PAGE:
Subaru is in hot water once again after the manufacturer announced it was opening an internal investigation to determine if fuel mileage data was fabricated, reports Reuters. This process, which is part of the final vehicle check, has come under scrutiny as being the company's second instance of misconduct in less than three months.
In late October, both Nissan and Subaru were accused of violating Japanese final vehicle safety inspection procedures. This lead to an investigation by the Ministry of Land, Infrastructure and Transportation (MLIT) in order to assess if the companies were in compliance, and, if found to be operating outside of what is permitted by law, ensure that proper procedure is followed going forward.
Though not related to safety checks, part of the final inspection is to assess a vehicle's fuel mileage. Most recently, Japanese radio broadcaster NHK has made bold claims that the automaker may have altered fuel economy data on its test to match the data provided to the government. This claim is currently being investigated by Subaru, a spokesperson told Financial Times, though no official disclosure of misconduct has been released at the time of writing.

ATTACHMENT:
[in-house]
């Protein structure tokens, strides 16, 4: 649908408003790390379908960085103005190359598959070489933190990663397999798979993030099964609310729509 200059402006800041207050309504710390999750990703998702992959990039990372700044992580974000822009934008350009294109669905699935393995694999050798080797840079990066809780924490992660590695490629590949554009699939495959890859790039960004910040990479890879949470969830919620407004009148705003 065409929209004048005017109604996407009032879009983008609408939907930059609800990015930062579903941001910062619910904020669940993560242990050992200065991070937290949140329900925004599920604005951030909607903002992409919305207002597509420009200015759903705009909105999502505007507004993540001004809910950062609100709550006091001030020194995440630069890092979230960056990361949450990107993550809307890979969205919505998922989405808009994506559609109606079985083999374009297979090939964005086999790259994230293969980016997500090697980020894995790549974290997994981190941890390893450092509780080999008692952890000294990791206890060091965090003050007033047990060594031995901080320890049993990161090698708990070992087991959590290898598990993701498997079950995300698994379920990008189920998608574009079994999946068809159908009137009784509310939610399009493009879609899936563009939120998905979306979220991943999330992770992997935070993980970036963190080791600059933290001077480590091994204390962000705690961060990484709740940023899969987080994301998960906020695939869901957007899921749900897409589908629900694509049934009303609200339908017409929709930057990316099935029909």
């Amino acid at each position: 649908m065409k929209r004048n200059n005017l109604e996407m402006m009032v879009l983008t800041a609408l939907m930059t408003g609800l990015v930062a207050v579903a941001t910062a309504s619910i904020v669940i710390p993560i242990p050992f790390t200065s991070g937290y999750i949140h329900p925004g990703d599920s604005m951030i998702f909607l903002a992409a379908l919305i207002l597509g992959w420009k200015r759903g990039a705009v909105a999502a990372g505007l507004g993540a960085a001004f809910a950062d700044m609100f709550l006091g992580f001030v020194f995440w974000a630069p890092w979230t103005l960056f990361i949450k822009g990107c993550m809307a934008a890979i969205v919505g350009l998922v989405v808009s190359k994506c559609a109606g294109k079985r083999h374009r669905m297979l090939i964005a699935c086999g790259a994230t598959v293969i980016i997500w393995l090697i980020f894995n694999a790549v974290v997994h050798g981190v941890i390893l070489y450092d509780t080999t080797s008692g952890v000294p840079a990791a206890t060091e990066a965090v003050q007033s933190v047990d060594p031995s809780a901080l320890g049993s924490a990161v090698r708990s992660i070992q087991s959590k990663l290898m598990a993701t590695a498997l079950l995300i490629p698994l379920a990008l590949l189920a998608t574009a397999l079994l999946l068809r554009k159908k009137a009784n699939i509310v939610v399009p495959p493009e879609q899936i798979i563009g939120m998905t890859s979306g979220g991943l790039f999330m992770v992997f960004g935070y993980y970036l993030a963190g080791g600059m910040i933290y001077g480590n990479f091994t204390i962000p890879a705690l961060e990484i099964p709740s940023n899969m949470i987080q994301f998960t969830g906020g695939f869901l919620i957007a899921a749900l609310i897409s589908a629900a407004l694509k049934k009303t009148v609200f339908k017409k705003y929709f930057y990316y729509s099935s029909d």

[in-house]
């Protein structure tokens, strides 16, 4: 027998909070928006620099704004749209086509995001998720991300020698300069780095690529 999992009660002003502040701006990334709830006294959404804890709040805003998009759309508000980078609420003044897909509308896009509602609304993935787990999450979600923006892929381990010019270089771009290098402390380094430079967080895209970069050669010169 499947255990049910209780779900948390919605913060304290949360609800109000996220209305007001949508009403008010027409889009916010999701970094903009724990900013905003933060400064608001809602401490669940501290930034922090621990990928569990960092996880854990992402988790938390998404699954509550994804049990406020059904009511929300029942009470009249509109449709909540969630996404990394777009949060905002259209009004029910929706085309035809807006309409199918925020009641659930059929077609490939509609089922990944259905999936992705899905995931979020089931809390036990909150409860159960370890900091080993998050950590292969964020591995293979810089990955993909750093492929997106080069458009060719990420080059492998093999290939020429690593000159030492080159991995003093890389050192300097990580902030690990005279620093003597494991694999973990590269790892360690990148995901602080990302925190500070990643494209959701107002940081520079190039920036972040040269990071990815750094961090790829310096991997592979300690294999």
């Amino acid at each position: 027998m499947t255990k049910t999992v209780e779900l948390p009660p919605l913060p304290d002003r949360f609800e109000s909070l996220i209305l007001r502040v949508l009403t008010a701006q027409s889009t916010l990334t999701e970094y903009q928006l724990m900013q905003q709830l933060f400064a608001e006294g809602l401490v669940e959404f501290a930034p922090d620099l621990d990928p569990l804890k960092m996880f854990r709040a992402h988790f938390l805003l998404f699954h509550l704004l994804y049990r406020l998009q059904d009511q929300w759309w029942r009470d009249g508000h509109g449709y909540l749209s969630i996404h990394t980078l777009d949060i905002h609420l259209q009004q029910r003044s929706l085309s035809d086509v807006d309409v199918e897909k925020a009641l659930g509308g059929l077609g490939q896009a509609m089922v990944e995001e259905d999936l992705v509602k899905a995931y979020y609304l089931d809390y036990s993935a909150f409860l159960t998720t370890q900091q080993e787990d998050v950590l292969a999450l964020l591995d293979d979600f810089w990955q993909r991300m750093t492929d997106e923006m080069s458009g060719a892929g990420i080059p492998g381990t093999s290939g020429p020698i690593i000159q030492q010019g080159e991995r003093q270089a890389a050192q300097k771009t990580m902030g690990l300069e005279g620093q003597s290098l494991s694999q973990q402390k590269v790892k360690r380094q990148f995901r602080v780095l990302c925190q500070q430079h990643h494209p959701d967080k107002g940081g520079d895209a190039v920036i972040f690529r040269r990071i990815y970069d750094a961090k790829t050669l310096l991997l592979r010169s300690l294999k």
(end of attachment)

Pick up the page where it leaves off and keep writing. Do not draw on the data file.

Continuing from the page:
If proven to be true, this claim would prove to be the automaker's second scandal in just under three months when coupled with the failure to comply with final vehicle safety inspections. It is not yet known what the automaker will face if the claim is found to be valid, however rival Mitsubishi faced the same fate when admitting that a number of its employees voluntarily fabricated fuel economy data on more than 600,000 vehicles. As a result, Mitsubishi was slapped with a 485 million yen ($74 million) fine by the Japanese Consumer Affairs Agency.
Stockholders are also not playing ball with the risk of Subaru taking a huge hit amid other scandals in the Japanese auto world, such as the allegations at Kobe Steel, causing Subaru stocks to plummet more than eight percent.
Whether or not Subaru falsified the mileage data is still up to debate, pending investigation. Nevertheless, this is still a serious claim and, as proven by Mitsubishi, is not something taken lightly by Japanese officials. Hopefully, 2018 is less harsh towards the country's auto manufacturing industry.